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Web marketing is not a video game

Over the years, pundits have talked about how the generations coming up that have been raised on video games have a different take on digital marketing than us oldsters. Younger folks understand viscerally the difference with experiential marketing and old-fashioned brand marketing—video game experience surely plays a role in this. I’m certain that But my ten-year-old son had an insight today that I hadn’t considered.


“Dad,” he piped up, “Have you ever noticed that with video games, they always make it possible to win, but that real life doesn’t work that way?”
Well, I knew the real-life part, but I hadn’t thought about the video game part. And it has explained some behavior that I have seen a few times with folks just too stubborn to let go of their ideas.
I’ve watched marketers work on campaigns that weren’t working, but they wouldn’t let go of them. They kept tinkering, kept working, kept tweaking and fussing, but they wouldn’t just kill it. They wouldn’t throw it away in favor of another idea. It was as if they were sure there was some way to make this work—they just needed to find it.
But my son’s right. Sometimes the idea is just not workable. Sometimes we need to give it up, admit it was dumb, and move on to something else. And that’s hard. As resistant as some of us have been to the idea of experimental marketing, most of us know we need to do it. But experimentation includes failed experiments that just will never work out.
Can we put bad ideas out of their misery quickly? Sure, it makes sense to try several variations to see if the idea is OK but the implementation was wrong. But eventually, we need to move on when something isn’t working.
That stubbornness that serves us well in video games might be misplaced in Web marketing. Because in real life, sometimes you can’t win the game and you need to play something else.

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Mike Moran

Mike Moran is an expert in internet marketing, search technology, social media, text analytics, web personalization, and web metrics, who, as a Certified Speaking Professional, regularly makes speaking appearances. Mike’s previous appearances include keynote speaking appearances worldwide. Mike serves as a senior strategist for Converseon, a leading digital media marketing consultancy based in New York City. He is also a senior strategist for SoloSegment, a marketing automation software solutions and services firm. Mike also serves as a member of the Board of Directors of SEMPO. Mike spent 30 years at IBM, rising to Distinguished Engineer, an executive-level technical position. Mike held various roles in his IBM career, including eight years at IBM’s customer-facing website, ibm.com, most recently as the Manager of ibm.com Web Experience, where he led 65 information architects, web designers, webmasters, programmers, and technical architects around the world. Mike's newest book is Outside-In Marketing with world-renowned author James Mathewson. He is co-author of the best-selling Search Engine Marketing, Inc. (with fellow search marketing expert Bill Hunt), now in its Third Edition. Mike is also the author of the acclaimed internet marketing book, Do It Wrong Quickly: How the Web Changes the Old Marketing Rules, named one of best business books of 2007 by the Miami Herald. Mike founded and writes for Biznology® and writes regularly for other blogs. In addition to Mike’s broad technical background, he holds an Advanced Certificate in Market Management Practice from the Royal UK Charter Institute of Marketing and is a Visiting Lecturer at the University of Virginia’s Darden School of Business. He also teaches at Rutgers Business School. He is a Senior Fellow at the Society for New Communications Research. Mike worked at ibm.com from 1998 through 2006, pioneering IBM’s successful search marketing program. IBM’s website of over two million pages was a classic “big company” website that has traditionally been difficult to optimize for search marketing. Mike, working with Bill Hunt, developed a strategy for search engine marketing that works for any business, large or small. Moran and Hunt spearheaded IBM’s content improvement that has resulted in dramatic gains in traffic from Google and other internet portals.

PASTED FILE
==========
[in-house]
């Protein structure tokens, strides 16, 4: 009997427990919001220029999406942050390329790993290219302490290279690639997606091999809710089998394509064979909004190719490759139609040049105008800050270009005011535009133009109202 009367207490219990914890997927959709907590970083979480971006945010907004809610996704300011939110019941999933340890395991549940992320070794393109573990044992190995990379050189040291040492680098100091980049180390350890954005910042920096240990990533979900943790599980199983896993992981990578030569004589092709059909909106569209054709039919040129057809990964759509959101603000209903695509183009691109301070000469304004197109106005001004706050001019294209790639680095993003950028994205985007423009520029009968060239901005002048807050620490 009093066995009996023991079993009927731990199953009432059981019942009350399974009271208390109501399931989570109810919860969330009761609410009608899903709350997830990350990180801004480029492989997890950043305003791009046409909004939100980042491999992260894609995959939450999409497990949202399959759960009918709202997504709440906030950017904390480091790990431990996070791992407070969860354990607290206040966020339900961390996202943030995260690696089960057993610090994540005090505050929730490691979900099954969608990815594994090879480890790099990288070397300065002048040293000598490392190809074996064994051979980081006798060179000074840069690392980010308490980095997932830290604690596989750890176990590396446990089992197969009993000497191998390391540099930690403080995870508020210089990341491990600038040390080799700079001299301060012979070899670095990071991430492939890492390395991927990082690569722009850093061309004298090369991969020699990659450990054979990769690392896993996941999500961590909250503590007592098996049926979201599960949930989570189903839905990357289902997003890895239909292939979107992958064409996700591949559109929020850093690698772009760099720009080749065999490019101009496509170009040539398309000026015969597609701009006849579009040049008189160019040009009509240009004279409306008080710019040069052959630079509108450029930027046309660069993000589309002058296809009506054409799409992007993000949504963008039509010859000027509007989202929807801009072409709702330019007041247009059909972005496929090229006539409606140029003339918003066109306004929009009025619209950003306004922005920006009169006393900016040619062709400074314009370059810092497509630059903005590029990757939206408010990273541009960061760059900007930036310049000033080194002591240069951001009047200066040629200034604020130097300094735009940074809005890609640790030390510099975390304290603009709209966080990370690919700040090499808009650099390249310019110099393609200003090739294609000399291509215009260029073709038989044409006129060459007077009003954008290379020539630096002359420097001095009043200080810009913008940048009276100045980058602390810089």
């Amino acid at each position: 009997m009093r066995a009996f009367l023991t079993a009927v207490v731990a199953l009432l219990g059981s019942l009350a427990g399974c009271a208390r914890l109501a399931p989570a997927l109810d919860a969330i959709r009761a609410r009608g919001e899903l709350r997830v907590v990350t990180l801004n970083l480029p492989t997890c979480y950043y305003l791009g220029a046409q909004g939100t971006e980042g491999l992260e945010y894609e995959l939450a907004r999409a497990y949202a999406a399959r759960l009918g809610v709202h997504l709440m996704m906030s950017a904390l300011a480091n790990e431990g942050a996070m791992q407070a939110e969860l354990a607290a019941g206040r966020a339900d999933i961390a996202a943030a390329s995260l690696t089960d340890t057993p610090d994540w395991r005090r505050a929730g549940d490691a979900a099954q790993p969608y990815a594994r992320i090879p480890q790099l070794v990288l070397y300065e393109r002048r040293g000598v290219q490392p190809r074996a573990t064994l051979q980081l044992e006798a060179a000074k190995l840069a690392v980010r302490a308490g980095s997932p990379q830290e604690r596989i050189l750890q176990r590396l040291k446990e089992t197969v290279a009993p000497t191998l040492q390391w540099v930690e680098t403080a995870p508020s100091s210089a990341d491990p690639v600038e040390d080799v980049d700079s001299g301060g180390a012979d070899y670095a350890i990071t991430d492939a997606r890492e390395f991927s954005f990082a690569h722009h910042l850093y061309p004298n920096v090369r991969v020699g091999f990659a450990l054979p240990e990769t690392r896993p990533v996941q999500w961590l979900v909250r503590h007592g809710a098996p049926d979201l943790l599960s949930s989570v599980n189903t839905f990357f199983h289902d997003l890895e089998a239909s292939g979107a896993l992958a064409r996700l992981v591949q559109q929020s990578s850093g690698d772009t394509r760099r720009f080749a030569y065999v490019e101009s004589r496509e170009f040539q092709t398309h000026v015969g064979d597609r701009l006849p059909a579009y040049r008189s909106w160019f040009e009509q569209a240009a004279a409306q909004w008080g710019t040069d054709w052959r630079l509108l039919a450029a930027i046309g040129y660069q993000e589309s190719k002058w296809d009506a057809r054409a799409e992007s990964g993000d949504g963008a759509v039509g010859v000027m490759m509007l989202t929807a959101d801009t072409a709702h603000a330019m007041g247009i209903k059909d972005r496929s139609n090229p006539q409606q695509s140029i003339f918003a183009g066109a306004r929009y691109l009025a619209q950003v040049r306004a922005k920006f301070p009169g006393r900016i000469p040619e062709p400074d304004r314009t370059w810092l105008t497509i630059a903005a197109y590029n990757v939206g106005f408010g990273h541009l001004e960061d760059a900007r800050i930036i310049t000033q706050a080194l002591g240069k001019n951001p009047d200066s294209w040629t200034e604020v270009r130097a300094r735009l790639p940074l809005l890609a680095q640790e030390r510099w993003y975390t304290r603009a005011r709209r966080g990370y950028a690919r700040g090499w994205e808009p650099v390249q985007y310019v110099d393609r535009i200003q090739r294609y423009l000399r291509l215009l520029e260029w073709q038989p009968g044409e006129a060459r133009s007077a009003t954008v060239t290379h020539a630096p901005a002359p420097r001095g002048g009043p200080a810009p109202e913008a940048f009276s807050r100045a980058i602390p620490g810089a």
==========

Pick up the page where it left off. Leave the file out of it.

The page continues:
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Discussion

  1. Avatar Amazing Blogger

    That’s really nice insight. I have a friend who is working for his Internet project for past three years and still have quite a big loss from it. You can’t say it’s not working, it does, but not as expected. I agree that sometimes you have to admit you’ve lost and move on.

  2. Avatar SEO India

    Every thing changing…. Noting is static. So one day web marketing may become video game..

  3. Avatar Software Company India

    This is a good article.
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  4. Avatar Qaswer

    I am wondering to see the intelligence and I.Q levels of young generations. They at least know something at this age which we didn’t.

  5. I am proud of young generation and all the talent they have. They are earning even more than us.

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    Should be interesting to see what the future beholds online.

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